New Delhi - Jan - Mar 1994
The recent 'Education for All' summit in Delhi of highly populated countries was a landmark event. The participating countries resolved to launch a relentless attack on illiteracy. Inida is one of the countries in the developing world with a large percentage of illiterates. This is a major challenge.
Kottayam town, Ernakulam District and the state of Kerala did the pioneering torch bearers job of brining literacy to all in Kerala and created an environment for others to emulate. The role of district officials, the political parties, the voluntary organisations and the general public was crucial and their vigorous, concerted effort as a movement got Kerala declared as the first state in India to be 100% literate. Literacy is one of the indicators for determining the quality of life. The quality of life index of India is far behind of what is desirable and bence promotion of literacy a universal need.
The new Government of Delhi has declared its commitment to make Delhi 100% literacy by 1997. The political will mustered needs to be translated into a reality. The requires a committed bureaucracy, co-operation from all political partiies, co-operation of NGO's, educational institutions and the general public. The situation of an urban city in terms of conduciveness for creating the learning, teaching is far from satisfactory compared to the rural situation. It is hence a colossal task.
Deepalaya is committed to universaliation of primary educaiton of which total literacy action is major o obsession. With this major obsession Deepalaya enteres into a phase to work towards declaring the twenty one clusters in which it is working as totally literate. According to the data base available, there are over one lakh illiterates in these clusters in the age group of 6-60 yeares. The campaign model is the approach as opposed to the centre based teaching. Planning is on and it is proposed to launch the campaign from March 94. Deepalaya looks forward to the support and co-operation of all concerned in this challenging endeavour. We are convinced that a totally literate population shall make the environment more conducive for child's proper development.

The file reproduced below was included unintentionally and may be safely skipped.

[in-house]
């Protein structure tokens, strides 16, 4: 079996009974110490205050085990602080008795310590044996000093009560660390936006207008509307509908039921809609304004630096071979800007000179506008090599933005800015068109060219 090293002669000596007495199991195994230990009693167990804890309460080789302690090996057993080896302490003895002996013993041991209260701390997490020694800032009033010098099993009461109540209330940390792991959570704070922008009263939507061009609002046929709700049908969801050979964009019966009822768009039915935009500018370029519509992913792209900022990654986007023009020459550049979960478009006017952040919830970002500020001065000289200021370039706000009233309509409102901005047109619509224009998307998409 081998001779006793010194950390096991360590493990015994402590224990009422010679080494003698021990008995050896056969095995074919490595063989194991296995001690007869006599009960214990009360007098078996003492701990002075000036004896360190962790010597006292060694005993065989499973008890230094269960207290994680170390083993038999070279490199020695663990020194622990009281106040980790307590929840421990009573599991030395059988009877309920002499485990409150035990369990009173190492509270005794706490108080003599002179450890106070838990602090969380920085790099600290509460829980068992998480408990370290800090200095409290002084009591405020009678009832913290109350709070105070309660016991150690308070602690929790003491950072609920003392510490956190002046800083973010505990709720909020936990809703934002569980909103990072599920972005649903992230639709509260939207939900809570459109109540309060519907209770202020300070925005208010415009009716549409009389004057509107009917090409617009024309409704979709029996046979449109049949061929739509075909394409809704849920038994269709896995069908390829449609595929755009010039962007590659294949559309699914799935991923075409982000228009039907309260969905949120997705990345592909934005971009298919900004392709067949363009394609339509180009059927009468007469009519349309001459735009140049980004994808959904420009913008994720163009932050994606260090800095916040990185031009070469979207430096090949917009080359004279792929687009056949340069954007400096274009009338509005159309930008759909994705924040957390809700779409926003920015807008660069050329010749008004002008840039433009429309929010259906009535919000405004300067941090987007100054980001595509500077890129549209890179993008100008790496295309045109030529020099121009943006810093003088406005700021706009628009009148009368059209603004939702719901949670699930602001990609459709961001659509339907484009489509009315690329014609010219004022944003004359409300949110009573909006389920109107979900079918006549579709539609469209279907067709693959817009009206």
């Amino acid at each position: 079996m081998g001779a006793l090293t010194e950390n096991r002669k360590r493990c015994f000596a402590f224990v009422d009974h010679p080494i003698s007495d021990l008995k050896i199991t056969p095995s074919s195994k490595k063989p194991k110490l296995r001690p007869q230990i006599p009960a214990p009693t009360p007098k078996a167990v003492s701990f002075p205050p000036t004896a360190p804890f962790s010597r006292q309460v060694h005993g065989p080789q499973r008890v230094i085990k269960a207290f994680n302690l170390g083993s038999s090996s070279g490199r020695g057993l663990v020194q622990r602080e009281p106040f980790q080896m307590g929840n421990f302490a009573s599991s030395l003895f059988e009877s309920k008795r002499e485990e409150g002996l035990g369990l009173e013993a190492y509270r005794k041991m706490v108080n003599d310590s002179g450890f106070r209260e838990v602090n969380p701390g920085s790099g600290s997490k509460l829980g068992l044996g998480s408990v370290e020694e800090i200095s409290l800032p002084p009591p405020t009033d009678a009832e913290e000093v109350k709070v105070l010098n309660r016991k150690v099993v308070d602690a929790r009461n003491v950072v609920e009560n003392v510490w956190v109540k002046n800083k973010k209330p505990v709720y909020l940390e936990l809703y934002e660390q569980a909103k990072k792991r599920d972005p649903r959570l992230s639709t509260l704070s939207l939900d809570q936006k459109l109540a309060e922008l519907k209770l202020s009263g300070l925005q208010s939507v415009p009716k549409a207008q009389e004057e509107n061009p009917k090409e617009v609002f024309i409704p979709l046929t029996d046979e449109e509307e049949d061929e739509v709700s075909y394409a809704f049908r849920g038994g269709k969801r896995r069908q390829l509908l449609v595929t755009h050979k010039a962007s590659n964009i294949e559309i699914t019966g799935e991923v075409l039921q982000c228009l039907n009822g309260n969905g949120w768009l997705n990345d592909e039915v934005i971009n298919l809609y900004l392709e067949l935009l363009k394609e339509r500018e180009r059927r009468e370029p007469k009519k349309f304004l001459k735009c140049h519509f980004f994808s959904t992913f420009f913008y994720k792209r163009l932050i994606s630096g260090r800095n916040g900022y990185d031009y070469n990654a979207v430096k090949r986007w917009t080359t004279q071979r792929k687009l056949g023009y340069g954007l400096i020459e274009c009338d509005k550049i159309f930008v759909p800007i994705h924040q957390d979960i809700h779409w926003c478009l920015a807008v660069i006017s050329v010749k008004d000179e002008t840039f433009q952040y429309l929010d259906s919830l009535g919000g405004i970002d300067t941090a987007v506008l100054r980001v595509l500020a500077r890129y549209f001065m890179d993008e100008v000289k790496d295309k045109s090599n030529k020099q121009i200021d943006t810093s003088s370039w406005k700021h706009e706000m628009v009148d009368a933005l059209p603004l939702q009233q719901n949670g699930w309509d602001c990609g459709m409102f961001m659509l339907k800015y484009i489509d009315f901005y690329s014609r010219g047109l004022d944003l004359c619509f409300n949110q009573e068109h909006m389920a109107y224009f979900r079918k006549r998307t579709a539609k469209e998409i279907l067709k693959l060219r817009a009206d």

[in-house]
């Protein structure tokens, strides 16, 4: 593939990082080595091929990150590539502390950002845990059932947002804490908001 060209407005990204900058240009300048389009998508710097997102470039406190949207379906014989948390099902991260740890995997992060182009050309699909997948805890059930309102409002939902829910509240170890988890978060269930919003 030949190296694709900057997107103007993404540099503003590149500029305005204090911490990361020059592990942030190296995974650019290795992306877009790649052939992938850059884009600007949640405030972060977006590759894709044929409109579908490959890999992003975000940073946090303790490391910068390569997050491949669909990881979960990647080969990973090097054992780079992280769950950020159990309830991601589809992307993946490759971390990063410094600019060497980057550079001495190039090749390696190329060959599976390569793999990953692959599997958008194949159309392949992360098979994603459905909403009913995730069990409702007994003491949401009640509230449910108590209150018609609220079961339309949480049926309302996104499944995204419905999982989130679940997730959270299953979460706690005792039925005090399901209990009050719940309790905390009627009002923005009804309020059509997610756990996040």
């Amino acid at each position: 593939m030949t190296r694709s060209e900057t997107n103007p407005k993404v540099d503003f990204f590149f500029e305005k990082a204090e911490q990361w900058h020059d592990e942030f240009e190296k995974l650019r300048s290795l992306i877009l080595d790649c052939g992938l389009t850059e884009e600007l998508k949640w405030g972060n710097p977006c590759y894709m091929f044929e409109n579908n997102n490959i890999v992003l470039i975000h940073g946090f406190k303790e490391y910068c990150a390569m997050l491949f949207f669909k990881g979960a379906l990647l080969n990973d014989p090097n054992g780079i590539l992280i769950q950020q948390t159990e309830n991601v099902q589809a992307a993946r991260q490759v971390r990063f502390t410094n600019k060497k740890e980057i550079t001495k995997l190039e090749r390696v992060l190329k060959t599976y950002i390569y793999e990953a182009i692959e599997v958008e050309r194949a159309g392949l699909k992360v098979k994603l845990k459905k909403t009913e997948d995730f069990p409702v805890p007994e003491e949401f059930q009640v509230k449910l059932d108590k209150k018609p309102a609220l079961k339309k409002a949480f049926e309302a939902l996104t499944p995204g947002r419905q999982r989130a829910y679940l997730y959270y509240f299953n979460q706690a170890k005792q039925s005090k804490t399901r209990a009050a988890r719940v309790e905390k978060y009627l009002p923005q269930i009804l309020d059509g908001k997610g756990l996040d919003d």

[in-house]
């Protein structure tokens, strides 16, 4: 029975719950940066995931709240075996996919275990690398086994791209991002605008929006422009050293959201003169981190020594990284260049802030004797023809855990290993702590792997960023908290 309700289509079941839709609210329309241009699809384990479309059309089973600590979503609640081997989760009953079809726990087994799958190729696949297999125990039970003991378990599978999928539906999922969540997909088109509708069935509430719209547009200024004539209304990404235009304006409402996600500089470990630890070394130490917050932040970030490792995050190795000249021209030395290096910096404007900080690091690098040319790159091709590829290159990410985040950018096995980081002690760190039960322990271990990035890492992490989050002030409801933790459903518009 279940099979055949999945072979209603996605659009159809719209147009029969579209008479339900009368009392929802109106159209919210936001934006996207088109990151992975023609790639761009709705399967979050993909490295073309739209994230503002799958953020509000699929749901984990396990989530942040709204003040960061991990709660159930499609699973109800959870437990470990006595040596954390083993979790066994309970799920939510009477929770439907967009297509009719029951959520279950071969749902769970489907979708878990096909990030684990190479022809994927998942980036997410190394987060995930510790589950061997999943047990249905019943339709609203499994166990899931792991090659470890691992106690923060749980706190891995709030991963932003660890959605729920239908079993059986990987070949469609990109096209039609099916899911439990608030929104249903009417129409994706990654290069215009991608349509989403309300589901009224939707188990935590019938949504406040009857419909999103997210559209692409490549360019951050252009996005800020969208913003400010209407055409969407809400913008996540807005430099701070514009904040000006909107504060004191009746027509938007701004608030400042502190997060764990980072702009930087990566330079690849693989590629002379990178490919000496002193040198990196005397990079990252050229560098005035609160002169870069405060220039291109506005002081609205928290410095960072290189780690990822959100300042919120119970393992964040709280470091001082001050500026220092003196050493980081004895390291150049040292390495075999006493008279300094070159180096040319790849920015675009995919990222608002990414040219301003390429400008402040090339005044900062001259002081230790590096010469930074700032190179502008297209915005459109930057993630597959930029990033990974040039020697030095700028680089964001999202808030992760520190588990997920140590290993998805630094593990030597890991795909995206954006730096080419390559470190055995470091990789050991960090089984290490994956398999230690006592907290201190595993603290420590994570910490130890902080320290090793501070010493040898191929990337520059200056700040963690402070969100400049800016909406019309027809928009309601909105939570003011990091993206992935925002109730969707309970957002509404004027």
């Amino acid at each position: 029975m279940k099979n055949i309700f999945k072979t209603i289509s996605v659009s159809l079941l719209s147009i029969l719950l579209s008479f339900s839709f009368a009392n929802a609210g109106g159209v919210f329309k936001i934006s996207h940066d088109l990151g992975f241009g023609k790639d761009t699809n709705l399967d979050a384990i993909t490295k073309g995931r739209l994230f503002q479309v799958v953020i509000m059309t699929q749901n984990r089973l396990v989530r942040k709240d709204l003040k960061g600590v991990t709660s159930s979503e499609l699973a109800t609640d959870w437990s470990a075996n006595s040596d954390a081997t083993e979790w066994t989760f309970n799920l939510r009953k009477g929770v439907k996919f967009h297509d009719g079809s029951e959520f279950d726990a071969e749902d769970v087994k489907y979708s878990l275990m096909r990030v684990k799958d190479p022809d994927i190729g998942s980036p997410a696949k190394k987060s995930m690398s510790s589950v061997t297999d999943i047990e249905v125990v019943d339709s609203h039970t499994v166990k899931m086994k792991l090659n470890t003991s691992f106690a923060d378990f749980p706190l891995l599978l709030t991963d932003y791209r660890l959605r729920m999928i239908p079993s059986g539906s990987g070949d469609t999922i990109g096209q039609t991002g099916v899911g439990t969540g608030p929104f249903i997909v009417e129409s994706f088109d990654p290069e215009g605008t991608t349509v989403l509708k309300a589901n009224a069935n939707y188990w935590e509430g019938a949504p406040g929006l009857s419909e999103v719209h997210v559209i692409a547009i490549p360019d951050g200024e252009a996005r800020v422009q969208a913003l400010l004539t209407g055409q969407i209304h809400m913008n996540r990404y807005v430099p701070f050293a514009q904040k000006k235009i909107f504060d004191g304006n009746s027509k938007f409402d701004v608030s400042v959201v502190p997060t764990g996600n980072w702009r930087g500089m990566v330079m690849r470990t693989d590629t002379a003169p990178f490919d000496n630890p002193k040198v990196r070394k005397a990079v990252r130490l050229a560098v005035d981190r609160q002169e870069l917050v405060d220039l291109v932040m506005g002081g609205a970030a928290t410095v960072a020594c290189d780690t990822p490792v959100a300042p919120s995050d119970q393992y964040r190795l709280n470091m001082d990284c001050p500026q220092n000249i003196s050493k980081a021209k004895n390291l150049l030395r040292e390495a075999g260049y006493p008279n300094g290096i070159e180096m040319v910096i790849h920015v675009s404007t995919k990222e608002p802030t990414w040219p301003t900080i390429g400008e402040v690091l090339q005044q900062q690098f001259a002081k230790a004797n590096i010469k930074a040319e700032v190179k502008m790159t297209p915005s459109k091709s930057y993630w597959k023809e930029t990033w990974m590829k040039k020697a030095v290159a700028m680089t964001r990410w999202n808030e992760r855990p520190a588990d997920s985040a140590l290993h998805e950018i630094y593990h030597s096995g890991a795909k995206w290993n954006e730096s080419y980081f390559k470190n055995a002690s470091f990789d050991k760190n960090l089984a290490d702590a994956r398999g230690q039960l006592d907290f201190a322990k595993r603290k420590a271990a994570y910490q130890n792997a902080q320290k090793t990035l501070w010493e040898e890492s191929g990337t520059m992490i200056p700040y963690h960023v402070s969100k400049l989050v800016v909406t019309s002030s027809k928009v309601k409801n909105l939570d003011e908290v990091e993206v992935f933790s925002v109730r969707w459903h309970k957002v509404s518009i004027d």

It is man's basic instinct to give-be it in form of money, love, time or things material. However, to my mind the single most useful and wonderful imperishable that one human can give to another is the opportunity to learn, and opportunity to provide a materially less privileged child the chance to gain knowledge formally.
It provides the child growth prospects whereby he can realize his self fulfilment, self worth, and, an enlightened way to lead his/her life meaningfully.
Knowledge can only grow, and thus has the desired chain reaction, naturally..... as it passes from one to another and to yet another.
Sponsoring a child is indeed a rewarding experience specially so, if one is assured of the near passionate dedication and enthusiasm with which 'Deepalaya' runs its singular most important mission for children.
Sponsor Parent of Manju Kumari
AND THE TWAIN DOTH MEET..
What an evening it was. There was excitement. Hpe.Tinsel world glamour. But what ultimately triumphed and blazed in full glory was the message of integration of friendshi of the one world we all belong to and of the need to dissolve all divides that exist between man and man. abhinaya, the inter school drama festival was held at the Talkatora Indoor Stadium on the 29th of November, 1993. It once again opened our eyes to the prodigous talent our childrne from the slums have and the tremendous need to give them opportunities of expression of the same. abhinaya offers scope for our children to interact with children of elite public schools through the medium of dramatics. This integration venture is instrumental in debunking many wrongly held notions and perceptions that better off children have of their counterparts in the slums. Thus paving the way for beautiful friendships.